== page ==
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230 -- Introduction to Advertising

Regulatory Aspects of Advertising


Due: Monday, Feb. 17, 10:58 a.m. -- In Canvas, TurnItIn Enabled

Read the articles posted in Canvas for this assignment. Read Chapter 9 in your textbook. Use all 4 articles and
your textbook for this paper, properly citing your sources.

Follow this outline for your paper:

A Look at Juul’s E-Cigarette Advertising -- This is your headline

Introduction to Juul e-cigarettes


Summarize Juul as a product, comparing it to traditional cigarettes.

Summary of Juul’s Early Advertising


Describe Juul’s initial launch party advertising and it’s first ad campaign, “Vaporized”. (Use the Stanford report,
starting on p. 27.)
Which media types and vehicles were used? (Stanford report, “Juul Advertising Channels” section, pp. 16+.)
Which audience do you believe was most targeted, and why?

Summary of Juul’s “Make the Switch” Campaign


Describe the “Make the Switch” campaign. (Use NYT “Smoke Screen” and CNBC articles.)
Which media types were used? (Use NYT “Smoke Screen” and CNBC articles.)
Which audience do you believe is most targeted, and why?

Deception and Unfairness -- Juul’s Early Advertising


Run Juul’s early ads through the FTC’s three-step process for determining whether an ad is deceptive or
unfair. What is your conclusion? Organize this section with these sub-heads:
Step 1: Explain this step, then analyze for Juul. Be sure to explain what is omitted from the ads.
Step 2: Explain this step, then explain how you think different target groups would react to the ads.
Step 3: Explain this step, then explain what you consider “material” consumer outcomes.
Conclusion: What conclusion do you reach?

Deception and Unfairness -- Juul’s “Make the Switch” Campaign


Run Juul’s “Make the Switch” ads through the FTC’s three-step process for determining whether an ad is
deceptive or unfair. What is your conclusion? Organize this section with these sub-heads:
Step 1: Explain this step, then analyze for Juul. Be sure to explain what is omitted from the ads.
Step 2: Explain this step, then explain how you think different target groups would react to the ads.
Step 3: Explain this step, then explain what you consider “material” consumer outcomes.
Conclusion: What conclusion do you reach?
Juul combats criticism with new TV ad
campaign featuring adult smokers who quit
after switching to e-cigarettes
CNBC · by Angelica LaVito
Health and Science
Published Tue, Jan 8 2019 12:00 PM EST
Updated Tue, Jan 8 2019 2:02 PM EST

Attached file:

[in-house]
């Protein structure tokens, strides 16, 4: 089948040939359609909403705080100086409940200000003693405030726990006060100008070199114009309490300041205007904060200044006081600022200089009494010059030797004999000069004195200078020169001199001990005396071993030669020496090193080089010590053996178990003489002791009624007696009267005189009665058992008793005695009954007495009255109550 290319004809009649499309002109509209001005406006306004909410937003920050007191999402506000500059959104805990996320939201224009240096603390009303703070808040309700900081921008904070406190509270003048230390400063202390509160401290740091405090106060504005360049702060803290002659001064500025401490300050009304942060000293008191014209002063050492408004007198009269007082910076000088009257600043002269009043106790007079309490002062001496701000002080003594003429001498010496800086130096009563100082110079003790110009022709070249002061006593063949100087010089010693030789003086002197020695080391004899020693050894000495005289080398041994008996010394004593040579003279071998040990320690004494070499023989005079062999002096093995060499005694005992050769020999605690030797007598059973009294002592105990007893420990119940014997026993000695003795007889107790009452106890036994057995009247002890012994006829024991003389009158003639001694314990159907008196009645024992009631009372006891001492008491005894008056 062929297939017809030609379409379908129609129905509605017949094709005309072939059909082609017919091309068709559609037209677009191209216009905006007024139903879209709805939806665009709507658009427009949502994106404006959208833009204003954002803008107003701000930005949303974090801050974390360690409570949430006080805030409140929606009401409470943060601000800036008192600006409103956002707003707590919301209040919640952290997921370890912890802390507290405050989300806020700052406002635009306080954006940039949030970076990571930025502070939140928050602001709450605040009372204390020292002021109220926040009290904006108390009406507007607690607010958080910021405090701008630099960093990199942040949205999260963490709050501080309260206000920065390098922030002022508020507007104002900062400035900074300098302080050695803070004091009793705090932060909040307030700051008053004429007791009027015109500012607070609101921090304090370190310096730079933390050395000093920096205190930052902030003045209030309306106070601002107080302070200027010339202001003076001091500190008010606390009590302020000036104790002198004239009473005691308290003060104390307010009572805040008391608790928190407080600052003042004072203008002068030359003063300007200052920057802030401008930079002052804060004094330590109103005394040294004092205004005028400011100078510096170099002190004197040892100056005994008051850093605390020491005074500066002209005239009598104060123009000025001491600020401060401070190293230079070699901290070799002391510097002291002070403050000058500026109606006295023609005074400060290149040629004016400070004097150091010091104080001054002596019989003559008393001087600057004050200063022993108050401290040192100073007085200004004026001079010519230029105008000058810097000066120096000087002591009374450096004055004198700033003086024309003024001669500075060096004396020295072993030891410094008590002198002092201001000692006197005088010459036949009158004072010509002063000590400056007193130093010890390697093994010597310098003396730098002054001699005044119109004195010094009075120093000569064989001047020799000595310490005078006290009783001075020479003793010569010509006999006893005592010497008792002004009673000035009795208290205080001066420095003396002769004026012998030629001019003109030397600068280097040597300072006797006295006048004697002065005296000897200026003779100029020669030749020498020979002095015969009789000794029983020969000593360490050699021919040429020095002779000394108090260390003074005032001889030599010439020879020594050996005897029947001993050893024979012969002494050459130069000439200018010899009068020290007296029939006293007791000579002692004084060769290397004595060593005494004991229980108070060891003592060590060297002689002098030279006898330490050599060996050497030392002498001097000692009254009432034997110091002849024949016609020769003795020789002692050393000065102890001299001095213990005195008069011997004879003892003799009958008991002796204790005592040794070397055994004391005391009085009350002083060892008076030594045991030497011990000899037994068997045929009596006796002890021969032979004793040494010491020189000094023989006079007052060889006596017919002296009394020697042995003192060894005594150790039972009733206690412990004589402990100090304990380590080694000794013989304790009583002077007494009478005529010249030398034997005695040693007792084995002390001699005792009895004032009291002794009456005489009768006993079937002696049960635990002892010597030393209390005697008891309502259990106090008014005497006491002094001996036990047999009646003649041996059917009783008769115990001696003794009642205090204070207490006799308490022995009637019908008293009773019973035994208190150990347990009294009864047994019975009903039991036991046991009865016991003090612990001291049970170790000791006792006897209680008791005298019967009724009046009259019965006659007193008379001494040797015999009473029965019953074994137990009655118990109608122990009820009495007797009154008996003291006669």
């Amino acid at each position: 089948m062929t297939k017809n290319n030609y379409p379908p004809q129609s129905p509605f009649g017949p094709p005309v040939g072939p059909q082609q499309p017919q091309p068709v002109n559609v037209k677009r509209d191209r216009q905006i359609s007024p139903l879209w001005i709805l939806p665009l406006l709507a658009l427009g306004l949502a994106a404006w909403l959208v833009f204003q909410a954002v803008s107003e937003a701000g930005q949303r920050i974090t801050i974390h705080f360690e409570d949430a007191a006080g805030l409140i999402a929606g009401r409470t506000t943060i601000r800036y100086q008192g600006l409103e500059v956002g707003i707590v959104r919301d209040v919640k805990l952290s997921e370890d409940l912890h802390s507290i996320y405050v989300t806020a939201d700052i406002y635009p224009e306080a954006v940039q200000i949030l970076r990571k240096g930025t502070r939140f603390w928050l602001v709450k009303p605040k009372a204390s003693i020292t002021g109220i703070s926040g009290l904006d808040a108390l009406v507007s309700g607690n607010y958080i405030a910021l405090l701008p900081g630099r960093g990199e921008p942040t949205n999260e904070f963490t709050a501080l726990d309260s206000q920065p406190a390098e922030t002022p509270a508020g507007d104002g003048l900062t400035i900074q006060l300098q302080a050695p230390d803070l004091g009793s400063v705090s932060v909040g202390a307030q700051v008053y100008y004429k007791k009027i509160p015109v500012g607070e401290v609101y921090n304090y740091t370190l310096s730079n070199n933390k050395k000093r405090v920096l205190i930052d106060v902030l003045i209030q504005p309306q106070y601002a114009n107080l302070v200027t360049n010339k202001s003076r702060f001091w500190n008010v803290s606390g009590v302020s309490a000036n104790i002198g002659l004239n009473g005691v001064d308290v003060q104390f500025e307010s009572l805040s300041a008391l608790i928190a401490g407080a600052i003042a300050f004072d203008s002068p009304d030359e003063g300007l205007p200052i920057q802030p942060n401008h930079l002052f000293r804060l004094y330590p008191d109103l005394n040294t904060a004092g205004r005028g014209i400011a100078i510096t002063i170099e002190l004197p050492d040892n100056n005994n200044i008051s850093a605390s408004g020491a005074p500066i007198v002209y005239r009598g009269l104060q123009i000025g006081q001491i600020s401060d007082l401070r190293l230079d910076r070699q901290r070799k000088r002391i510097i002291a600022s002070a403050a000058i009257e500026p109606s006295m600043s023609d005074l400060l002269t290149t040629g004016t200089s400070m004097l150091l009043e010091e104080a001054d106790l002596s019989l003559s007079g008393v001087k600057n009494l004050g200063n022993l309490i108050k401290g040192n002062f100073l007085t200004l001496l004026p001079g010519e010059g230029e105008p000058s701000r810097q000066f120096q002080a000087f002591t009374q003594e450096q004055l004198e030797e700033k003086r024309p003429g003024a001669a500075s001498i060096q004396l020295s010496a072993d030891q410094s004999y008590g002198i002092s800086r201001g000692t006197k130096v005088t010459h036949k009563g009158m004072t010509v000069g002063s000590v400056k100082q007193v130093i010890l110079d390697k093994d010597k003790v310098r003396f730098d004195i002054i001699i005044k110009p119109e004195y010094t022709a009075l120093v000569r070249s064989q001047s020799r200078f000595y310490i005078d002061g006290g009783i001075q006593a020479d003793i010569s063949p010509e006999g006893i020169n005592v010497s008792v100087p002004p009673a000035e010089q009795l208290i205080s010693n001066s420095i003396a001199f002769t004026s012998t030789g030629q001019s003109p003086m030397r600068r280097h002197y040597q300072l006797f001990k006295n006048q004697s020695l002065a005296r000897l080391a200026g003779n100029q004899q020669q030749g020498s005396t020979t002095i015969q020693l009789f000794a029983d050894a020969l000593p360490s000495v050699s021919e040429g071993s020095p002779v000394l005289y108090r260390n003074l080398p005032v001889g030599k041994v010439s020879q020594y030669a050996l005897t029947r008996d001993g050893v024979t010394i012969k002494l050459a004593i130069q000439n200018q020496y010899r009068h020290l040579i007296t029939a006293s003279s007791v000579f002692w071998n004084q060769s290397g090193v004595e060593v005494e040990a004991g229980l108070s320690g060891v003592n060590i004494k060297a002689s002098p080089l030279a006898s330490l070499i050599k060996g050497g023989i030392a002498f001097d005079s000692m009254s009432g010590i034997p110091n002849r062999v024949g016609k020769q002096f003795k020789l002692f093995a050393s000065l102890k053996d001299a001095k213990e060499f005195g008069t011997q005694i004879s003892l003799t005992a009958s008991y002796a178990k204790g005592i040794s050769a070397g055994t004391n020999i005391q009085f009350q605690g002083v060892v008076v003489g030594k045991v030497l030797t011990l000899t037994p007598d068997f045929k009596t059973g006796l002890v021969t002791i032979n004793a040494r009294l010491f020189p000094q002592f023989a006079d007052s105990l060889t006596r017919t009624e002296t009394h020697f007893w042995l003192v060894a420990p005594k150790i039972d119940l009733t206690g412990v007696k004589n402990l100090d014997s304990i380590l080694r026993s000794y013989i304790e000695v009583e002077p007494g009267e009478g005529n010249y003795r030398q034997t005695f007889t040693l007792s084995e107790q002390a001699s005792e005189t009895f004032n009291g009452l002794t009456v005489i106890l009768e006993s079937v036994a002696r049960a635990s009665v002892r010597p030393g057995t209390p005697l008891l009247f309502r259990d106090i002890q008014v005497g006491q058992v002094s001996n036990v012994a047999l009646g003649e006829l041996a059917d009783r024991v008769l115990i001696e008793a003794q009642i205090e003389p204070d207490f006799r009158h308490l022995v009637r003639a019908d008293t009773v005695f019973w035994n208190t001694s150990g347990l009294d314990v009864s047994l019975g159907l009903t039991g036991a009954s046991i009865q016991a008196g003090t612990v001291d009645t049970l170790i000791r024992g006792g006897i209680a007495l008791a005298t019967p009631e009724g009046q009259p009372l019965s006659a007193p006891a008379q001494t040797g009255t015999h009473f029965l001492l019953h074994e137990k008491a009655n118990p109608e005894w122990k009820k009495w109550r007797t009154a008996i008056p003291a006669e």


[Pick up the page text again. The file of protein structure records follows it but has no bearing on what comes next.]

@angelicalavito

Key Points
● Juul is launching a radio and television advertising
campaign.
● Parents, teachers and regulators have criticized Juul
because its e-cigarettes are popular among teenagers.
● Altria bought a 35 percent stake in Juul. As part of
the deal, Altria will help promote Juul to its cigarette customers.

Juul, the e-cigarette company that has become ubiquitous among teens, is launching its first television ad
campaign targeting adult smokers as it faces criticism that its fruity flavors are designed for underaged users.

The San Francisco-based e-cigarette company plans to launch over the summer its new TV campaign, featuring
testimonials from adults who have used Juul to stop smoking cigarettes, executives said. The ads are likely to
draw some controversy. Tobacco companies have long been restricted from most TV or print advertising, with
marketing regulations stretching back to the 1970s. Federal and state regulators haven’t yet applied the same
standards to e-cigarettes, which are a relatively new product.

Juul will initially spend almost $10 million for TV slots airing on national cable channels after 10 p.m. local
time. The ads, a series of three different commercials, are aimed at adults 35 years and older, executives said.

The 60-second spots feature three former smokers between the ages of 37 and 54 who talk about their
experience with cigarettes, including how smoking strained relationships or isolated them from families and
friends, and how Juul helped them quit smoking.

The campaign marks the start of a year Juul will need to spend proving to regulators its product is ending up
where its supposed to — in the hands of adult smokers, not teenagers. And fresh with nearly $13 billion in cash
from Marlboro-maker Altria, Juul has money to spend to try to change minds that it’s not the second coming of
Big Tobacco.t

“It’s clear tha we’re focused on the mission of the company to convert people off combustible cigarettes,” said
Ann Hoey, Juul’s vice president of marketing. “This is campaign that is a sort of an honest, straight down the
middle of the fairway, very clear communication about what we’re trying to do as a company.”

Juul says its target audience is adults who want to stop smoking cigarettes, but its product has become wildly